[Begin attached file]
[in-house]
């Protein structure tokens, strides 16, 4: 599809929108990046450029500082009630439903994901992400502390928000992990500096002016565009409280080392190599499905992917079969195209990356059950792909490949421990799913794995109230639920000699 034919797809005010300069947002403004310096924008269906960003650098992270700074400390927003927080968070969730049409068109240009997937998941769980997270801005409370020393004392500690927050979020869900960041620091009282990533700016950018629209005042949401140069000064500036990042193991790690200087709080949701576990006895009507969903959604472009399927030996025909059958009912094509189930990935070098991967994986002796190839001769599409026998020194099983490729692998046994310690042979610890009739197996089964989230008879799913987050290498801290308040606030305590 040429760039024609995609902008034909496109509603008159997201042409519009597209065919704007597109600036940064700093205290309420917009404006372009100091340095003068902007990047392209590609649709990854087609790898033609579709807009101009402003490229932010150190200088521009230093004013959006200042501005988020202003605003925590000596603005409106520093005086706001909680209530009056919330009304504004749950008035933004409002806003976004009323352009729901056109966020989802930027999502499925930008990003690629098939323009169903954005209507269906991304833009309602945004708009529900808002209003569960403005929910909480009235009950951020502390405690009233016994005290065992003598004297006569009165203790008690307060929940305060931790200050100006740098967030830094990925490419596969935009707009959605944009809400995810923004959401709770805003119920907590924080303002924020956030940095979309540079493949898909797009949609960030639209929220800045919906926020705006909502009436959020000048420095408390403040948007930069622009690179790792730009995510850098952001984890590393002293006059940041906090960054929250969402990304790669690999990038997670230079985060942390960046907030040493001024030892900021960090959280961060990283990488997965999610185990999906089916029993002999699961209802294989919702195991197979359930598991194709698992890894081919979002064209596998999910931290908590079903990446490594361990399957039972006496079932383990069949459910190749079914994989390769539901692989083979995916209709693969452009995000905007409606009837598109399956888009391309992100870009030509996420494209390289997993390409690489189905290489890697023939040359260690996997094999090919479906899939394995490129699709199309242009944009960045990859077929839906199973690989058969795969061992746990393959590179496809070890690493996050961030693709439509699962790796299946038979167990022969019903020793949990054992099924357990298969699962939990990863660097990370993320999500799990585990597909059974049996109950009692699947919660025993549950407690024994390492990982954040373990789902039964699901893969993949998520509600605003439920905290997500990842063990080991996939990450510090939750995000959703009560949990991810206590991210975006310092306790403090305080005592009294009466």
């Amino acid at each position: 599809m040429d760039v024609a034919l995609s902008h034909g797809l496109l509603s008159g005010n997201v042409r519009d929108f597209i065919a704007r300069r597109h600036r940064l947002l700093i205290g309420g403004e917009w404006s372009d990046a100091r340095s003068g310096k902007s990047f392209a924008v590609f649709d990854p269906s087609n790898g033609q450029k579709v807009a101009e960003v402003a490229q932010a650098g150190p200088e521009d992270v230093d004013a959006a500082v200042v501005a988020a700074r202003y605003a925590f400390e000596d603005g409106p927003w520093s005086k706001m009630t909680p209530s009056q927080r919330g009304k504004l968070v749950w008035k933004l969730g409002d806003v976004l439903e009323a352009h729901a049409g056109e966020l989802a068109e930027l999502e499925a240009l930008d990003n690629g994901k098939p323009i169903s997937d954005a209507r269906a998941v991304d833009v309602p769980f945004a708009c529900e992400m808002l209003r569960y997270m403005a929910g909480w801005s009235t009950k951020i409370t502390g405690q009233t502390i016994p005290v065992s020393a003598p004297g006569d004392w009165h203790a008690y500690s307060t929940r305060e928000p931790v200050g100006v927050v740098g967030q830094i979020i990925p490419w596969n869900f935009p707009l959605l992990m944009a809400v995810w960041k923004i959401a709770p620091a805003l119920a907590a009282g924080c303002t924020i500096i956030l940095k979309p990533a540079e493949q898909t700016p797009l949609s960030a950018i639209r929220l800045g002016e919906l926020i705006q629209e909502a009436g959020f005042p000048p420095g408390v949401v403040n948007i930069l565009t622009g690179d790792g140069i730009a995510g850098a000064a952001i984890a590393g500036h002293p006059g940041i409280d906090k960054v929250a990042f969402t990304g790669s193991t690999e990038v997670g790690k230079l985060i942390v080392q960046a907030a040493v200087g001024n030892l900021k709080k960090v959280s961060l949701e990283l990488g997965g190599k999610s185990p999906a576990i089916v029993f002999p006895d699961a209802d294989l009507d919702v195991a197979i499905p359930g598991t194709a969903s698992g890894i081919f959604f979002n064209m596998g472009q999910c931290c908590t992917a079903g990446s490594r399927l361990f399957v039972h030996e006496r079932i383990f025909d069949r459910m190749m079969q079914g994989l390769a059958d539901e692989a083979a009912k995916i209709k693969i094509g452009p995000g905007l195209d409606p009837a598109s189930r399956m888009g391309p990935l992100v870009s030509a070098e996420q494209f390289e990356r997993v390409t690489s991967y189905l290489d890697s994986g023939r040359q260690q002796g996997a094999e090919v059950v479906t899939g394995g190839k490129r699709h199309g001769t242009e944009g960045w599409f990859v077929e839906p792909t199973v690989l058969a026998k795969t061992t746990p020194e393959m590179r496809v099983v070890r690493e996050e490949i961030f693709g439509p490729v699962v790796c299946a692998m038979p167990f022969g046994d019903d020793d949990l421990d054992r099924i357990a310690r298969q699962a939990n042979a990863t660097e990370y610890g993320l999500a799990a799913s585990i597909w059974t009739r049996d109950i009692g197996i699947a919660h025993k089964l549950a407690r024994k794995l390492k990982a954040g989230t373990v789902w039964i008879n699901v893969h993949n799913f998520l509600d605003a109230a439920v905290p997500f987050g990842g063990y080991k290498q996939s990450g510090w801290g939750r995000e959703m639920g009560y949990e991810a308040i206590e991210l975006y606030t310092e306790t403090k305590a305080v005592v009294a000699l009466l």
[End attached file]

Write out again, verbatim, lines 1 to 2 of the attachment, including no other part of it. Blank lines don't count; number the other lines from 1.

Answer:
[in-house]
């Protein structure tokens, strides 16, 4: 599809929108990046450029500082009630439903994901992400502390928000992990500096002016565009409280080392190599499905992917079969195209990356059950792909490949421990799913794995109230639920000699 034919797809005010300069947002403004310096924008269906960003650098992270700074400390927003927080968070969730049409068109240009997937998941769980997270801005409370020393004392500690927050979020869900960041620091009282990533700016950018629209005042949401140069000064500036990042193991790690200087709080949701576990006895009507969903959604472009399927030996025909059958009912094509189930990935070098991967994986002796190839001769599409026998020194099983490729692998046994310690042979610890009739197996089964989230008879799913987050290498801290308040606030305590 040429760039024609995609902008034909496109509603008159997201042409519009597209065919704007597109600036940064700093205290309420917009404006372009100091340095003068902007990047392209590609649709990854087609790898033609579709807009101009402003490229932010150190200088521009230093004013959006200042501005988020202003605003925590000596603005409106520093005086706001909680209530009056919330009304504004749950008035933004409002806003976004009323352009729901056109966020989802930027999502499925930008990003690629098939323009169903954005209507269906991304833009309602945004708009529900808002209003569960403005929910909480009235009950951020502390405690009233016994005290065992003598004297006569009165203790008690307060929940305060931790200050100006740098967030830094990925490419596969935009707009959605944009809400995810923004959401709770805003119920907590924080303002924020956030940095979309540079493949898909797009949609960030639209929220800045919906926020705006909502009436959020000048420095408390403040948007930069622009690179790792730009995510850098952001984890590393002293006059940041906090960054929250969402990304790669690999990038997670230079985060942390960046907030040493001024030892900021960090959280961060990283990488997965999610185990999906089916029993002999699961209802294989919702195991197979359930598991194709698992890894081919979002064209596998999910931290908590079903990446490594361990399957039972006496079932383990069949459910190749079914994989390769539901692989083979995916209709693969452009995000905007409606009837598109399956888009391309992100870009030509996420494209390289997993390409690489189905290489890697023939040359260690996997094999090919479906899939394995490129699709199309242009944009960045990859077929839906199973690989058969795969061992746990393959590179496809070890690493996050961030693709439509699962790796299946038979167990022969019903020793949990054992099924357990298969699962939990990863660097990370993320999500799990585990597909059974049996109950009692699947919660025993549950407690024994390492990982954040373990789902039964699901893969993949998520509600605003439920905290997500990842063990080991996939990450510090939750995000959703009560949990991810206590991210975006310092306790403090305080005592009294009466």